More and more voters and young people are making their voices heard.
Norway’s Parliament has voted to divest the world’s largest sovereign wealth fund – worth $1 trillion – from fossil fuels.
Chile, Costa Rica, Finland, the Marshall Islands, and the United Kingdom have concrete, detailed and credible plans to achieve carbon neutrality by mid-century. I have just seen the even more ambitious plan of the United Arab Emirates.
So, there is movement, but unfortunately, at the world level, not yet enough.
That is what I hope to change with the Climate Action Summit.
My message is clear.
First, let’s shift taxes from salaries to carbon. We should tax pollution, not people.
Second, stop subsidizing fossil fuels.
Taxpayers’ money should not be used to boost hurricanes, spread drought and heat waves, and melt glaciers.
Third, stop building new coal plants by 2020.
We need a green economy, not a grey economy.
New infrastructure must be climate-smart and climate-friendly.
And we must provide sustainable, clean and affordable energy for the more than 800 million people who still live without access to power.
What we need is a rapid and deep change in how we do business, generate power, build cities and feed the world.
And the past decade has shown that we have the tools to do it.
I am asking all leaders, from governments and private sector, to present plans – at the summit or at the latest by December 2020 – to cut greenhouse emissions by 45 per cent by 2030 and get to carbon neutrality by 2050.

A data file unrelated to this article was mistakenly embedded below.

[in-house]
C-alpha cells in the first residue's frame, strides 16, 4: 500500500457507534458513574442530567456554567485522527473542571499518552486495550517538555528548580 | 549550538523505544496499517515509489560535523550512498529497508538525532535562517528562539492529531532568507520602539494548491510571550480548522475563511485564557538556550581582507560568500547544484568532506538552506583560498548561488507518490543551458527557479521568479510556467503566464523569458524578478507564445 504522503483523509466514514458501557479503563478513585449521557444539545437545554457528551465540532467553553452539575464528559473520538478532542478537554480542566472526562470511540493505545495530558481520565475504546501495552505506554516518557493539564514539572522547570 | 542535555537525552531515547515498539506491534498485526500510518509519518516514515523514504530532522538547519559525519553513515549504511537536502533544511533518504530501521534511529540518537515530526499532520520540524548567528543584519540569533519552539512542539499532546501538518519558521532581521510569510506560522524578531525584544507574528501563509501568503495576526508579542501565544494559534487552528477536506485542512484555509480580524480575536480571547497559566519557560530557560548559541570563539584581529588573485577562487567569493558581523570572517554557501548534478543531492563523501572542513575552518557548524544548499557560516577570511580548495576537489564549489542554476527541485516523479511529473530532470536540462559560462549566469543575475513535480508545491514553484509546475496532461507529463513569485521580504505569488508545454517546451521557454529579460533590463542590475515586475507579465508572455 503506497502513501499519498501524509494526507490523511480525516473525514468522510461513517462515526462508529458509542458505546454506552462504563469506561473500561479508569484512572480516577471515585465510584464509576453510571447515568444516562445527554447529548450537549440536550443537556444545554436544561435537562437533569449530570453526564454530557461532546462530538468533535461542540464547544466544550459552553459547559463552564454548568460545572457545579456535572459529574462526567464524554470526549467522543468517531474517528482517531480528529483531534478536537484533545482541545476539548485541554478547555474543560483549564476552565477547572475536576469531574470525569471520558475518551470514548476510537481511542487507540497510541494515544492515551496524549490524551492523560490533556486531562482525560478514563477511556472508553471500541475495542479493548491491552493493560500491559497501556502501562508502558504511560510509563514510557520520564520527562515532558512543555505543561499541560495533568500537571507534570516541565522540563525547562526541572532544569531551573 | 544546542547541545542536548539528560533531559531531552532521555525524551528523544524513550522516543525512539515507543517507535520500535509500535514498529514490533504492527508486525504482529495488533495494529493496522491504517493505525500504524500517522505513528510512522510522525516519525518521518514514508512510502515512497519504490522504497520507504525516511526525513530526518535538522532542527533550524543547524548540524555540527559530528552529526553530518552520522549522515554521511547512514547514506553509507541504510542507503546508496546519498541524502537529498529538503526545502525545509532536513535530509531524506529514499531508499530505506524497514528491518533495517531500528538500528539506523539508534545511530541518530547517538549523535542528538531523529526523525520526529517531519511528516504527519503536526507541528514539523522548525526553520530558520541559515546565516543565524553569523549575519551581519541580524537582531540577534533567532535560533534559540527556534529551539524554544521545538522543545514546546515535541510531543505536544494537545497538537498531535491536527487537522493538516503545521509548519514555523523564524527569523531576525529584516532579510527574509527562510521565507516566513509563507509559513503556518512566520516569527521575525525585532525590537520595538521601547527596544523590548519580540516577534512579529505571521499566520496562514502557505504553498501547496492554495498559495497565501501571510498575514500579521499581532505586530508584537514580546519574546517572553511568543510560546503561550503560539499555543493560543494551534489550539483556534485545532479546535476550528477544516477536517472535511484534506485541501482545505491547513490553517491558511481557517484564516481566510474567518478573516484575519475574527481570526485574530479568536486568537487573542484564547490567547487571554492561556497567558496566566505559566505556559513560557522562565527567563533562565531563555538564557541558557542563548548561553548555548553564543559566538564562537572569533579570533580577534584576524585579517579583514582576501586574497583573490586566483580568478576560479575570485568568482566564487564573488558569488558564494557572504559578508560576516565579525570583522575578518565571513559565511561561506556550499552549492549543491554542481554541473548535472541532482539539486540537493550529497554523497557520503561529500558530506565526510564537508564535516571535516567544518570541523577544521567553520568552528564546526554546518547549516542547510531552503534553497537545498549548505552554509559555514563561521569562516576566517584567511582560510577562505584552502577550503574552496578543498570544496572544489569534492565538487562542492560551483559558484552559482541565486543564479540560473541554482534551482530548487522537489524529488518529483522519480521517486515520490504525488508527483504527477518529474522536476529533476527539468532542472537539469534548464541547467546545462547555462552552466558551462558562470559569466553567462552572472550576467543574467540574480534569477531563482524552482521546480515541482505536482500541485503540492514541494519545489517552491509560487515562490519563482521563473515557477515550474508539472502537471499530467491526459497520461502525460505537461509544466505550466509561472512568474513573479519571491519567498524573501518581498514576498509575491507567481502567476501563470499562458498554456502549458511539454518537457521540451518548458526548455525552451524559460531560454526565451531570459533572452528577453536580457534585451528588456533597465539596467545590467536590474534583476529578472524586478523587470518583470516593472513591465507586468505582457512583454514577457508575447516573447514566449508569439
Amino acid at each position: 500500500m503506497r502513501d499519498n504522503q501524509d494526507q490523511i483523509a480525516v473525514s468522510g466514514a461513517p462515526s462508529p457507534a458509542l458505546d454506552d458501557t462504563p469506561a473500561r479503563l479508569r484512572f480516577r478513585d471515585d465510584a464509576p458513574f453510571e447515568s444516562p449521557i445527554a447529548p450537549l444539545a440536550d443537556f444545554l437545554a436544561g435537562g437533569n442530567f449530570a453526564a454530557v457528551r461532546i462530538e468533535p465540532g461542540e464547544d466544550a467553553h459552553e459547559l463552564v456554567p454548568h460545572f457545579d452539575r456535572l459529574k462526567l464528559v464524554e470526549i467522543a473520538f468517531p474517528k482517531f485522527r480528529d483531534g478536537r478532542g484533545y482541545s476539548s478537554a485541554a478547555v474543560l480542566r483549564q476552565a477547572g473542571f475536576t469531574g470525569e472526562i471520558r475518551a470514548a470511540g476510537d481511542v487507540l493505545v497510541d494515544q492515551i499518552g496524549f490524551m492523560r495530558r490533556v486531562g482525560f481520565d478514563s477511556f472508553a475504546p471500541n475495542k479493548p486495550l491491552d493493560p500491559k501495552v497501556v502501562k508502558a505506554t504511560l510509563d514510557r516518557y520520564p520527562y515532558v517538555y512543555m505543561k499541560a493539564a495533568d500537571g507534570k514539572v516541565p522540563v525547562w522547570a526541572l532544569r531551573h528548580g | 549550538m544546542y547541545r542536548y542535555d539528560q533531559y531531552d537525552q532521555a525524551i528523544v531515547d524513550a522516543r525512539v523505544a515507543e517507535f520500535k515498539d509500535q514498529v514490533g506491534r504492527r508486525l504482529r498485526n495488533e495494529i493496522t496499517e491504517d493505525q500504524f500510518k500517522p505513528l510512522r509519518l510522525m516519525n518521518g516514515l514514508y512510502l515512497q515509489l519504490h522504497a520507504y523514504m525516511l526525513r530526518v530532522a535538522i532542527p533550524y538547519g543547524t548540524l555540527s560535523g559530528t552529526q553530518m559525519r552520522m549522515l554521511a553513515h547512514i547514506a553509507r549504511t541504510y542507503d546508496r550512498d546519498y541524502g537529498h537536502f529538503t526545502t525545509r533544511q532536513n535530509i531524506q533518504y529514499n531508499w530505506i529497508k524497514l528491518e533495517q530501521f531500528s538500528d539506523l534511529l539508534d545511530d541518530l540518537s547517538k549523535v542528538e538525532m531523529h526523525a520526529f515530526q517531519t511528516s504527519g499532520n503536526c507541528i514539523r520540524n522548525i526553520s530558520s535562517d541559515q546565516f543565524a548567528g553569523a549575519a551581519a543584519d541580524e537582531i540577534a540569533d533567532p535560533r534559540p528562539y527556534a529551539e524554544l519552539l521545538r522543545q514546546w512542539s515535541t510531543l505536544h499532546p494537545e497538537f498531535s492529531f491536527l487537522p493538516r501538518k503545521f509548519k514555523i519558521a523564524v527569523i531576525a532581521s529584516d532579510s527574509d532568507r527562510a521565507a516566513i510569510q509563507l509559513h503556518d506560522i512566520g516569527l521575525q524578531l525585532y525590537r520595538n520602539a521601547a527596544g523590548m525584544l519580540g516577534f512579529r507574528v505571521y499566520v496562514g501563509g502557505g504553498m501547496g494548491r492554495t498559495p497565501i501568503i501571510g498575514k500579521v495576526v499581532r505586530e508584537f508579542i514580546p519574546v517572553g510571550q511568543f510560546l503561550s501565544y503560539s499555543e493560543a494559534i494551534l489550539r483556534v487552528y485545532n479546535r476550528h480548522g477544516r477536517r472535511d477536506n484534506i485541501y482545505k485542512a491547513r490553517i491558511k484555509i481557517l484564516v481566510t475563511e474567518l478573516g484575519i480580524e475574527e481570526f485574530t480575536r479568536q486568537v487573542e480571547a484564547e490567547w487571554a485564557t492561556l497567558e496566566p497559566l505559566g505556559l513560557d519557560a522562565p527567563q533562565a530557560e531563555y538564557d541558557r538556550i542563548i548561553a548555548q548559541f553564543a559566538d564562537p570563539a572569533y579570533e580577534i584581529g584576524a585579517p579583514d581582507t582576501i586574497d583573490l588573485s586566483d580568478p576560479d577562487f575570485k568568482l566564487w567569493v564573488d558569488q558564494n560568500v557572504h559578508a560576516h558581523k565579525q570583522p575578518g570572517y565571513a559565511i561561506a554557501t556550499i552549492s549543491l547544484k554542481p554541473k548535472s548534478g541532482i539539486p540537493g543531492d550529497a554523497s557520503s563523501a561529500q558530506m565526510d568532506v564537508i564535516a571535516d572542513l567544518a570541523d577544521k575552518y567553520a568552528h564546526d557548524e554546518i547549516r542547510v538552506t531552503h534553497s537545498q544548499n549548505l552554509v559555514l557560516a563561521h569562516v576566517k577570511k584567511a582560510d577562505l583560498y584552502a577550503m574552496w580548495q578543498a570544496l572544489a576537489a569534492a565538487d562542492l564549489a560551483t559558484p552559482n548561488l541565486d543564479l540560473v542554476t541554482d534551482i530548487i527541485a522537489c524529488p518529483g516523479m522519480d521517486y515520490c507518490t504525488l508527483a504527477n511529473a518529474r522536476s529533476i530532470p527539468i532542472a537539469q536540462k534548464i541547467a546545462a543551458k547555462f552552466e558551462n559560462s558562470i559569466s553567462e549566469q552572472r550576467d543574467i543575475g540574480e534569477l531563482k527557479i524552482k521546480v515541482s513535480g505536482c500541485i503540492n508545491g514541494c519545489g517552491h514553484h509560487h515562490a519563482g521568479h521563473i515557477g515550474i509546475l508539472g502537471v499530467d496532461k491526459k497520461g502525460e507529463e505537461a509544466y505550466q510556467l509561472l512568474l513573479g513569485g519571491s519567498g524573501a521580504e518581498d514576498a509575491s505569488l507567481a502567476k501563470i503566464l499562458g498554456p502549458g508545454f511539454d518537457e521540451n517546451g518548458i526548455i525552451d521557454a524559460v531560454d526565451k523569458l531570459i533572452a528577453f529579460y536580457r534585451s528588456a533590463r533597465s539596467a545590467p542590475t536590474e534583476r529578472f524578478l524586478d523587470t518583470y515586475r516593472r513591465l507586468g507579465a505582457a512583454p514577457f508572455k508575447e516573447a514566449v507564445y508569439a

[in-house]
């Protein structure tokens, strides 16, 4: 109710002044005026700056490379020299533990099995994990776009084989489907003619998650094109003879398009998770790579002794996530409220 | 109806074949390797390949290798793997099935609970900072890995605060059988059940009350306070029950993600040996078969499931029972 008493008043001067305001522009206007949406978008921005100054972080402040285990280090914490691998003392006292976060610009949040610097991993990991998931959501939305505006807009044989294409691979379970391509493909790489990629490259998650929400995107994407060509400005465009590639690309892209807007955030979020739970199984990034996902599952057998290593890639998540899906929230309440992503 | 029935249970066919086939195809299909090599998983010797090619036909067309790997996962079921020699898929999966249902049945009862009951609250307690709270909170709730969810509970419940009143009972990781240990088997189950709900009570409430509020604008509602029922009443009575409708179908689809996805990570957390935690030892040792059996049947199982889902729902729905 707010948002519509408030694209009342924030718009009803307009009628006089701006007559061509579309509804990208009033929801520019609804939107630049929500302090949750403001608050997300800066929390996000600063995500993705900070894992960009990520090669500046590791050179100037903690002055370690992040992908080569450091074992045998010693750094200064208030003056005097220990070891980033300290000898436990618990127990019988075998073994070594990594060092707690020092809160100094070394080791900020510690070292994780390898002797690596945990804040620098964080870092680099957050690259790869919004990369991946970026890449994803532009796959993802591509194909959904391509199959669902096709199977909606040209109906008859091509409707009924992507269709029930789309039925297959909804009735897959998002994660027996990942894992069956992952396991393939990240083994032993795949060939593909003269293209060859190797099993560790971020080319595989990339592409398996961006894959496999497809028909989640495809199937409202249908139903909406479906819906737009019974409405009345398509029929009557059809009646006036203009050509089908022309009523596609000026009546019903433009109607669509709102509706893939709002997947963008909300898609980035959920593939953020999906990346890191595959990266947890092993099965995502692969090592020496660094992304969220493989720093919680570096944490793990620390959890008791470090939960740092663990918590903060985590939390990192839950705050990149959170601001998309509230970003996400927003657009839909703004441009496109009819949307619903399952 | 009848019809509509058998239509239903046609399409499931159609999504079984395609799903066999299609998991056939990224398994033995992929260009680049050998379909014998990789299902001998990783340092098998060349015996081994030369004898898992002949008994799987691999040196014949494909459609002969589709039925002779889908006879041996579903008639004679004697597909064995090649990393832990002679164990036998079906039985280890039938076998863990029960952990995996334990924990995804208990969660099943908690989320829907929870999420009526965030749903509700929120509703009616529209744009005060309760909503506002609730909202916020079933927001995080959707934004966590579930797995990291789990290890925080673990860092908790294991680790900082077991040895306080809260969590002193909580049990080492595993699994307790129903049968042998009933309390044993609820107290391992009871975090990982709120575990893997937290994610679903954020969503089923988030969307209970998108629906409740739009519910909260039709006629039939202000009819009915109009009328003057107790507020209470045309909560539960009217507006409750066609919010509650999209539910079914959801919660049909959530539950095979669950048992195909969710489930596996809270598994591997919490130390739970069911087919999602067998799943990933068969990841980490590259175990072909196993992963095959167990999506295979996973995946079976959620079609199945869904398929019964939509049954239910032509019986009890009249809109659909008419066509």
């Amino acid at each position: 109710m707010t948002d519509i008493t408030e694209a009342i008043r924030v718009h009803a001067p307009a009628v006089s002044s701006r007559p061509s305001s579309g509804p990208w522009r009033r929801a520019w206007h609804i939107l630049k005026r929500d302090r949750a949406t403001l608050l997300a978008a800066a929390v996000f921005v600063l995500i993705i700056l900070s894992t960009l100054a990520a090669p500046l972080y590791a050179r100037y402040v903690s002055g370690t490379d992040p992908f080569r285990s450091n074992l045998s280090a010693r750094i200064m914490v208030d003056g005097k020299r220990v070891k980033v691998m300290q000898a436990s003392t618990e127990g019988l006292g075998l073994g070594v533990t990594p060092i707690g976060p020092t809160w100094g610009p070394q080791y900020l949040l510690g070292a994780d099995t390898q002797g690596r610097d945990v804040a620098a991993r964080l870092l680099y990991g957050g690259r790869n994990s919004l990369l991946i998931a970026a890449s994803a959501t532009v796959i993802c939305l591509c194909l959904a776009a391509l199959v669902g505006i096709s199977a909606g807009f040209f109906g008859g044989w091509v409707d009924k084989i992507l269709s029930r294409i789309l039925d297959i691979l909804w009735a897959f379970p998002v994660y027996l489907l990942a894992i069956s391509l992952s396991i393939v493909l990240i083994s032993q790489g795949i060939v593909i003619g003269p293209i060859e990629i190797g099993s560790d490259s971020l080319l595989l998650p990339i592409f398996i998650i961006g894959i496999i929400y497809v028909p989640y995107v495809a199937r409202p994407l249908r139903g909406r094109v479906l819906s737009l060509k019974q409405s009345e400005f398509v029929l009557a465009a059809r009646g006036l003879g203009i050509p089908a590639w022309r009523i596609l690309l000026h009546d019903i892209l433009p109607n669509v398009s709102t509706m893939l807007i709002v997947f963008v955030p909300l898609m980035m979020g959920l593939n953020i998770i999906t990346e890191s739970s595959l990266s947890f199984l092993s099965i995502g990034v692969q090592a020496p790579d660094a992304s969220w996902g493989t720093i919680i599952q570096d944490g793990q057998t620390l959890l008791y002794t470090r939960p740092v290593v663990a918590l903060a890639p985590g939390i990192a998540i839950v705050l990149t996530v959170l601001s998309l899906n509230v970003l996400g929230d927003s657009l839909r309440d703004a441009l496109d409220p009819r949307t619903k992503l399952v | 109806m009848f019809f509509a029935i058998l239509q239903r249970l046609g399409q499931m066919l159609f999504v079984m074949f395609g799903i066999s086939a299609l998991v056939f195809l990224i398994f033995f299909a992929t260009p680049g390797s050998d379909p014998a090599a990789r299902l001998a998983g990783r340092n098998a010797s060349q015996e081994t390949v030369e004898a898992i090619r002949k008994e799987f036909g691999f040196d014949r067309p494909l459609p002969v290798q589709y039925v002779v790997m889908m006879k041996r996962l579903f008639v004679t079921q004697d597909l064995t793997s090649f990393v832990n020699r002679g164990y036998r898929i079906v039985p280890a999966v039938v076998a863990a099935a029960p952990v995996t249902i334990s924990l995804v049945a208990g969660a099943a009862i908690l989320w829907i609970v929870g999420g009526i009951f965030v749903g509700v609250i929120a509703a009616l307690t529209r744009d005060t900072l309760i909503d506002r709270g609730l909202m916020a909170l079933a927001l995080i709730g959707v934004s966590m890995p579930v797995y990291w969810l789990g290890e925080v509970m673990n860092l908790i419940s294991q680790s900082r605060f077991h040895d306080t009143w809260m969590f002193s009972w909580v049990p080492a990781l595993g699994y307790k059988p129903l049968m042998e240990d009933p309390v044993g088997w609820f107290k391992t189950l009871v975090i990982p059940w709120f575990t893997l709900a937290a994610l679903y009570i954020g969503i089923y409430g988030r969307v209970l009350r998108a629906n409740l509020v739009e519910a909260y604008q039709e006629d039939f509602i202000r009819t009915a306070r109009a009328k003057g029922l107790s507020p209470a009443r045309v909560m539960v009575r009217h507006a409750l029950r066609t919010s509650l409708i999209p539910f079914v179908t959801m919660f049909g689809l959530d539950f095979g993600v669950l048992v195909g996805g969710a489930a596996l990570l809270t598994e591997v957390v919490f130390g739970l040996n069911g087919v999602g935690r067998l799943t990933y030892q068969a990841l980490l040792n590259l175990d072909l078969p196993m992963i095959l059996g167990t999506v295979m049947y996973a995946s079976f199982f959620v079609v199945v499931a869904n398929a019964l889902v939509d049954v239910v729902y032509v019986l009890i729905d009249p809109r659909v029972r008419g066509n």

Yesterday, at the G20 meetings in Osaka, I appealed to the world's main emitters to step up their efforts. The countries of the G20 represent 80 per cent of the world emissions of greenhouse gases.
If we do not cut emissions quickly, it will become more and more difficult for already vulnerable nations and populations to adapt to climate disruption.
I also underscored the centrality of climate financing.
That means reaching the goal of $100 billion dollars per year, from public and private sources, for mitigation and adaptation in the developing world.
And it means a full replenishment and an effective functioning of the Green Climate Fund.
I am also asking all investors to scale up green ventures, to increase lending for low-carbon solutions and to stop, in effect, financing pollution.
Here in Abu Dhabi we will take stock of progress across all our Summit Action Areas:
From energy transformation to mobility, from industrial transition to nature-based solutions, from sustainable cities and infrastructure, to climate finance for both mitigation and adaptation.
I welcome the participation of civil society, businesses, and the global climate action community.
Our Summit must be open, inclusive and honest, and the work we take forward must be effective, just and fair – for those on the frontlines of the crisis today and especially for the generations to come.
Last month, I met Greta Thunberg, a young advocate for climate action.
She is part of a growing wave of young people who have lost patience with the slow pace of progress from their leaders.
It is they who will inherit our legacy.
We have the power and the responsibility to build the world young people want and deserve.
The Climate Action Summit is an opportunity for political, business and civil society leaders to set an example. And here in Abu Dhabi, we are pointing the right direction.
Let us accelerate the transformation the world needs, and usher in a new era of sustainability for all people on the planet.